Select Users Can Now Receive Google Duo Calls Without The App


Rather quietly, Google has started making its Duo video (and phone) calling service available to more users. Specifically, some users are now able to receive calls from others regardless of whether they have the app installed or not. It is not clear when the change took effect, although it does seem to be active now, and the non-app version includes many of the previously Duo-specific app features, such as knock-knock. Obviously, while the person can receive a call they are unable to make a call through Duo without having the app installed.

This seems to be a case of Google making use of its App Preview Messaging feature which allows Android users to preview a message regardless of whether the person is using the same messaging service (app) as the sender. Needless to say, one of the reasons Google has likely extended this feature to Duo is in the hope of more users seeing the benefits of downloading the app. A point which seems to be further evident by these non-app Duo calls ending with the recipient receiving a prompt asking if they would like to download the Duo app. As well as the option to block the person who just called them using Duo, if they so wish. For those wondering how to tell the difference between whether a recipient can receive a Duo video call or not – the same rules apply to those who have/have not had the app installed in the past. Simply open the app, head to contacts and look at which contacts show a video (or voice) call icon next to their name. While this previously would have meant that person had the app installed, now, it seems, it simply means they are capable of receiving Duo calls.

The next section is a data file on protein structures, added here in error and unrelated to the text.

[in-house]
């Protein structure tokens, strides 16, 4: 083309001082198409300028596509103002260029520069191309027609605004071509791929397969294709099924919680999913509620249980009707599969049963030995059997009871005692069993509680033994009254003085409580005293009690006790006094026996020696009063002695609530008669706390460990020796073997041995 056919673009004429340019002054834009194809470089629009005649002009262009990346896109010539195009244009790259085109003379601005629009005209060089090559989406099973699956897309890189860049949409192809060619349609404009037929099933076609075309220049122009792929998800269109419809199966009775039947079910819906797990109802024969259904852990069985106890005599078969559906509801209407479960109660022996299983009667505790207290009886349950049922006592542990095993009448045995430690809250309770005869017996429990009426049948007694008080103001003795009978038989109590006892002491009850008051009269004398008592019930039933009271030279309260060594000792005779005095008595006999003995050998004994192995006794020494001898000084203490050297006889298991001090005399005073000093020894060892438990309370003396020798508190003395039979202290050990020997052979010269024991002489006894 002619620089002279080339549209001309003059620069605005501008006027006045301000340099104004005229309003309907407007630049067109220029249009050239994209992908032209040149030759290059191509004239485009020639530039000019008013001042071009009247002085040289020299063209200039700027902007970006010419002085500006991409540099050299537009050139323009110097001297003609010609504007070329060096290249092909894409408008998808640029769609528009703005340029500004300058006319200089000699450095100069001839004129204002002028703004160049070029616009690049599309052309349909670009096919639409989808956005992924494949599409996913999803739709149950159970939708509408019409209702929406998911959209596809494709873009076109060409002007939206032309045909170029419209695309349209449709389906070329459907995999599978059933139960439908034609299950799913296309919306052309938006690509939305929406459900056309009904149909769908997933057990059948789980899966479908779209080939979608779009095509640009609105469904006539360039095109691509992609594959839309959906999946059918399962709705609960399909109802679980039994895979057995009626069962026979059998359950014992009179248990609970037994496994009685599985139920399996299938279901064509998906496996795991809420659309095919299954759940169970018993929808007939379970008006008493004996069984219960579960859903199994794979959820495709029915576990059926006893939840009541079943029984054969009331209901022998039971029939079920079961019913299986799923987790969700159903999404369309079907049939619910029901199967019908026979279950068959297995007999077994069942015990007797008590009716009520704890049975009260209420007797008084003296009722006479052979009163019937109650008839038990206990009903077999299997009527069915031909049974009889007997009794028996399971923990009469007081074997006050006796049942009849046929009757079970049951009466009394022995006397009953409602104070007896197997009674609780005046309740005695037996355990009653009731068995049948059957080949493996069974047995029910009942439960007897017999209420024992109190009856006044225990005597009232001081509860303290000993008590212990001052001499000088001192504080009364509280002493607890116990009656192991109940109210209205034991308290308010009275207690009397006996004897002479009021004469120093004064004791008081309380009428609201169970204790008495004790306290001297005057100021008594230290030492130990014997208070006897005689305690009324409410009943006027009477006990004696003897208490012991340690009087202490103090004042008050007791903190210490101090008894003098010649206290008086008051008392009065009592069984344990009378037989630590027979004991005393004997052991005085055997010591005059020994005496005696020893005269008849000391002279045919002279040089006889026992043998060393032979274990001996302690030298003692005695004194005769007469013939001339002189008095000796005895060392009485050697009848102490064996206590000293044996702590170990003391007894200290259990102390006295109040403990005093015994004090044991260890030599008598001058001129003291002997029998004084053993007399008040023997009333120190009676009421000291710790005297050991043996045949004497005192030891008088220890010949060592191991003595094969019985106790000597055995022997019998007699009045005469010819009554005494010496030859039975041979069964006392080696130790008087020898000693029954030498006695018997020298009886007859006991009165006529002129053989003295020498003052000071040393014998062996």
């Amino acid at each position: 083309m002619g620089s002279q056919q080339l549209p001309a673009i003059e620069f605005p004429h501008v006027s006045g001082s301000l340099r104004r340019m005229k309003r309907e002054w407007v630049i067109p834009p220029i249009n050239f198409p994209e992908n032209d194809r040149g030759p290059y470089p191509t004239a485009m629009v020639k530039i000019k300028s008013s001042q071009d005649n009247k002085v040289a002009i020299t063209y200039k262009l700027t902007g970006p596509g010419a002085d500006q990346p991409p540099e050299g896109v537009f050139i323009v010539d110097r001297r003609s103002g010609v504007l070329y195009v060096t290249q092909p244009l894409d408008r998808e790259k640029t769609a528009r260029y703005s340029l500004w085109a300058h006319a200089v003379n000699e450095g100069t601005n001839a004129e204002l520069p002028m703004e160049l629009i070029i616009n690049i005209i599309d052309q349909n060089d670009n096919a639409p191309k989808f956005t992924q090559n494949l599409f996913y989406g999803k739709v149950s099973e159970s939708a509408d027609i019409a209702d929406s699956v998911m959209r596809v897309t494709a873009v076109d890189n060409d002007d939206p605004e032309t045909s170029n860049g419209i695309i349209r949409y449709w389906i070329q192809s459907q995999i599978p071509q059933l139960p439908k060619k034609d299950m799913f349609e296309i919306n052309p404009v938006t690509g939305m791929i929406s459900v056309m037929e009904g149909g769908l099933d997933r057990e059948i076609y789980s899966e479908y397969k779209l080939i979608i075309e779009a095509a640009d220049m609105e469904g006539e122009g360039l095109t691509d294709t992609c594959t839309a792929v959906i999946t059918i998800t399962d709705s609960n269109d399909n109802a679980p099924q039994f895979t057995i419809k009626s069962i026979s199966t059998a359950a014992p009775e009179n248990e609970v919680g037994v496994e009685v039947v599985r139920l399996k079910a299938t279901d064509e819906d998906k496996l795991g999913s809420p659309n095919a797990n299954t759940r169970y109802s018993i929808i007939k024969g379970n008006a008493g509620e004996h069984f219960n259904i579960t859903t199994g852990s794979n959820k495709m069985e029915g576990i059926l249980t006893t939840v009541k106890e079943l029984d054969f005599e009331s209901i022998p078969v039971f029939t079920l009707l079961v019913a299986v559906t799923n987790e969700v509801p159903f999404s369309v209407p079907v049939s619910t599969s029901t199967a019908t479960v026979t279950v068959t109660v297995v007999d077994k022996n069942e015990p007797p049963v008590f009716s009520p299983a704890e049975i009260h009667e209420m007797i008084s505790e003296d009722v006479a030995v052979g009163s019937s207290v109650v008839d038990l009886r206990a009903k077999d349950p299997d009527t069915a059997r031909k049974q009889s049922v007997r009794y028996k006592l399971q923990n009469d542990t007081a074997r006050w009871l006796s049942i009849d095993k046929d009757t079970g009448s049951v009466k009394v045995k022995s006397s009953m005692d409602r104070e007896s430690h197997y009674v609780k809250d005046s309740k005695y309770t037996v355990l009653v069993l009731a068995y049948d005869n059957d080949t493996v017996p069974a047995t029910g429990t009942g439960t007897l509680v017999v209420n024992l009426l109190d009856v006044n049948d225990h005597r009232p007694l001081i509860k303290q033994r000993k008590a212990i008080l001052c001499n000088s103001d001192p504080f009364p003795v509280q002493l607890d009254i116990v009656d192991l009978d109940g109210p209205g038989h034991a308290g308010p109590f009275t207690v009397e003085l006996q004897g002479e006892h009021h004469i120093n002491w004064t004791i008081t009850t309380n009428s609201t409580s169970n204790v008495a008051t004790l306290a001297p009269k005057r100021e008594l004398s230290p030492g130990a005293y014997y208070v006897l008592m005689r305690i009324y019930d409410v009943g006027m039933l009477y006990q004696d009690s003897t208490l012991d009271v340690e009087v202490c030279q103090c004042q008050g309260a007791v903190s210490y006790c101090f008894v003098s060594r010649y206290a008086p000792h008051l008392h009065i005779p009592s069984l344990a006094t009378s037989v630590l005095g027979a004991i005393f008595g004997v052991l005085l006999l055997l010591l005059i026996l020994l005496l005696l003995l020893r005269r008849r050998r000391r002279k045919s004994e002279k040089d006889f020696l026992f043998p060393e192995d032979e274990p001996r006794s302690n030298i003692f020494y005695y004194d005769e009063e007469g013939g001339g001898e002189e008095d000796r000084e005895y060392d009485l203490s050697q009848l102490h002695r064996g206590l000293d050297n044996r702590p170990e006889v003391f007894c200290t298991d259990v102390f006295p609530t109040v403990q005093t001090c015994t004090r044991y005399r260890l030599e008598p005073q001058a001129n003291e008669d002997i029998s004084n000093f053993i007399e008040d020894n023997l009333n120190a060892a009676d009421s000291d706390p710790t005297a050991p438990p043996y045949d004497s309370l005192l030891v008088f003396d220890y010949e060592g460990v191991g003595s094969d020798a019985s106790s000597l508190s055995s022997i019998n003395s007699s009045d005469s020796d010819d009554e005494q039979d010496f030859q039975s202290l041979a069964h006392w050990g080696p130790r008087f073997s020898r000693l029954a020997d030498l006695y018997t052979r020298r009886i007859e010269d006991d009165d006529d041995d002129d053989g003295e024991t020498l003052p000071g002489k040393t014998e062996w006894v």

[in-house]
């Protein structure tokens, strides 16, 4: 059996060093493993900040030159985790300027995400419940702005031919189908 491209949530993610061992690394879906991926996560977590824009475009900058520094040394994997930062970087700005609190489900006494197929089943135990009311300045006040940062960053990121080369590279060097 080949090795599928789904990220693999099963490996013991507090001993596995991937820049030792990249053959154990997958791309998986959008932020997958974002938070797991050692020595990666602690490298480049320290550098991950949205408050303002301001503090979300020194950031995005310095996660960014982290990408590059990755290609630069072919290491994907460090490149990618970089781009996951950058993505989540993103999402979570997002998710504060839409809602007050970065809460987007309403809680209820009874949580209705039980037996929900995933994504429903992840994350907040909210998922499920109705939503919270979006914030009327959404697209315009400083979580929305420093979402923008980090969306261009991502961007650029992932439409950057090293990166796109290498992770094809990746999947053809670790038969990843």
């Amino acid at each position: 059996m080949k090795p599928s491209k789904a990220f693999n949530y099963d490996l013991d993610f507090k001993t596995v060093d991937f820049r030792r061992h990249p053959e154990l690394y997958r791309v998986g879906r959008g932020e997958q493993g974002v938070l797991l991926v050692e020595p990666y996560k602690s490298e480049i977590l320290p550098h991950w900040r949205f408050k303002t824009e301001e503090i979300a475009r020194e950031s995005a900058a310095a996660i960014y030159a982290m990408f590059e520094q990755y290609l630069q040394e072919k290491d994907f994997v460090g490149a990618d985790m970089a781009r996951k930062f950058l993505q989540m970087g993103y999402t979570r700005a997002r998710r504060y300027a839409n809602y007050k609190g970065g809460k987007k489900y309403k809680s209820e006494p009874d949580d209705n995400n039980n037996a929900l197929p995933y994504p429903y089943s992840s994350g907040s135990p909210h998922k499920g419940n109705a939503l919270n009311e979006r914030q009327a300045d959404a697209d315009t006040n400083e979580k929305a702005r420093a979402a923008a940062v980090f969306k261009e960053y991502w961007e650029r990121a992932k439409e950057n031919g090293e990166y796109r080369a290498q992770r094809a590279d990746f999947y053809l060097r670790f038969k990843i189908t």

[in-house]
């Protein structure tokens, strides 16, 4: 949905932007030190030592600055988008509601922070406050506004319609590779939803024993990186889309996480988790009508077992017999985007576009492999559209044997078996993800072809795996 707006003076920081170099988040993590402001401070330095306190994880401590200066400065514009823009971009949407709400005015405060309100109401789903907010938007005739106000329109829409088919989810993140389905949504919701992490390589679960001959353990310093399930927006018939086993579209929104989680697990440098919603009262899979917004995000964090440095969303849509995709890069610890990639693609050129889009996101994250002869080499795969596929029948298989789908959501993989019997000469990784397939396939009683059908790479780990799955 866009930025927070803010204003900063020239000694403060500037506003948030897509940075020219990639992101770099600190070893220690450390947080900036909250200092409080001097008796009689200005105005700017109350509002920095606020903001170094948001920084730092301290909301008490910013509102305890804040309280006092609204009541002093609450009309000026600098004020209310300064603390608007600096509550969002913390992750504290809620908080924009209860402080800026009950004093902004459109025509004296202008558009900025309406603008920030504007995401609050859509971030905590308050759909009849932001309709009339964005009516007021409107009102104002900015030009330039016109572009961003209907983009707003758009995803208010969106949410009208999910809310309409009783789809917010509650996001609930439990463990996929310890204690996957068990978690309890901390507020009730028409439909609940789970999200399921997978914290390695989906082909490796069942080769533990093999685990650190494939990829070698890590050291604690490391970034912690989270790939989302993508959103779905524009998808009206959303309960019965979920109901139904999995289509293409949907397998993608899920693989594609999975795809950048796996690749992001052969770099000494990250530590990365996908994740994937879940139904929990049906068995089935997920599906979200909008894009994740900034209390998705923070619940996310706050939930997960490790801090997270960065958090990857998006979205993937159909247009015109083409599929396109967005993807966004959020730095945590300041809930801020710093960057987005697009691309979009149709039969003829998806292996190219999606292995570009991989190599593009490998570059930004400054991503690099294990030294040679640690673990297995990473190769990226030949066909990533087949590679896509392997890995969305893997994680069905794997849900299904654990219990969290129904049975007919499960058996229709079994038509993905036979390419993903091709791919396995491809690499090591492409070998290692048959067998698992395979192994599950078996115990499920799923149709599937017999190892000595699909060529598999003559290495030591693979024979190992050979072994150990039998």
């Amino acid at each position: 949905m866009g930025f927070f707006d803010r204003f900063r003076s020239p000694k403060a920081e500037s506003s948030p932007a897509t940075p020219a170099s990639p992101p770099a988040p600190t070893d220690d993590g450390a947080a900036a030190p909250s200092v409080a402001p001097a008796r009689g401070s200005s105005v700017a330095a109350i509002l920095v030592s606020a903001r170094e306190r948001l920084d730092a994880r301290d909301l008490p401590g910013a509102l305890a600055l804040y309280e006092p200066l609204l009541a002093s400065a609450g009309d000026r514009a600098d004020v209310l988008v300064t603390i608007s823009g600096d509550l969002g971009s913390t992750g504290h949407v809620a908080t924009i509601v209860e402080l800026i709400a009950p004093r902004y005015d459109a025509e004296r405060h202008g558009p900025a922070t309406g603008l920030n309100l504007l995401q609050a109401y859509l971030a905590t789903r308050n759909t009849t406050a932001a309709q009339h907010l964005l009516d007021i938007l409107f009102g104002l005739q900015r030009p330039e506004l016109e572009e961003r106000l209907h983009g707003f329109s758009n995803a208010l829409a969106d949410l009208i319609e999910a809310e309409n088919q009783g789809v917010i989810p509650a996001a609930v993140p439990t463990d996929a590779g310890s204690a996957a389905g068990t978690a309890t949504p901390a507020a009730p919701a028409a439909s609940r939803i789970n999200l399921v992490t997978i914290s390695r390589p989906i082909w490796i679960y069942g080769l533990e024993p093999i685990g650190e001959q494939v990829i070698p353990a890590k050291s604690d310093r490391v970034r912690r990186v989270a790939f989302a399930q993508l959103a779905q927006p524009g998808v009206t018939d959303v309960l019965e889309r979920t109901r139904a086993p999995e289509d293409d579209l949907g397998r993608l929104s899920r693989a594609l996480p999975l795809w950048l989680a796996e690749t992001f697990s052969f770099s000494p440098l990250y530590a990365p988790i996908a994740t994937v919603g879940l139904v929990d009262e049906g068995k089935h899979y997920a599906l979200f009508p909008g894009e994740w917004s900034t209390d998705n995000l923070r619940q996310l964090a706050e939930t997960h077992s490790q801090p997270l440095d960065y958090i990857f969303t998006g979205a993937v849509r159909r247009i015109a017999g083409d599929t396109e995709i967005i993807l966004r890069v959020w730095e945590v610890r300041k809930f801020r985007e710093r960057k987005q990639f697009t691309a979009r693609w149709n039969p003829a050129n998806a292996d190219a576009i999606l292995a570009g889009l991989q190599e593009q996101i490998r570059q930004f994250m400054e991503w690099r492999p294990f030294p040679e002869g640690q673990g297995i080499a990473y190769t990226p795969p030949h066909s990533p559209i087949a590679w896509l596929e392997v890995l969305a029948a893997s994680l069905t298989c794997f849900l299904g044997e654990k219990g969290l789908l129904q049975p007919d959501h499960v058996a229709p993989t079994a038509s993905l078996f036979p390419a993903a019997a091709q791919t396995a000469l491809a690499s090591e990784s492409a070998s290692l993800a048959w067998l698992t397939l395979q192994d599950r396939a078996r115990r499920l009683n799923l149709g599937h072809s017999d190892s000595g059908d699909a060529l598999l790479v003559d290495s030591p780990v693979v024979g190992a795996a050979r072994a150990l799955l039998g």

What is less clear, however, is how these users are selected. On the face of it, having an Android phone seems a given as one of the main requirements. Likewise, it seems likely that the Android phone in question will need to be running a newer version of Android. Add to that, it also seems likely that the user will need to have linked a phone number to their Google account. While these seem probable caveats, there could be others as well.

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Freelance Contributor

John has been writing about and reviewing tech products since 2014 after making the transition from writing about and reviewing airlines. With a background in Psychology, John has a particular interest in the science and future of the industry. John also covers much of the news surrounding audio and visual tech, including cord-cutting, the state of Pay-TV, and Android TV. Contact him at [email protected]

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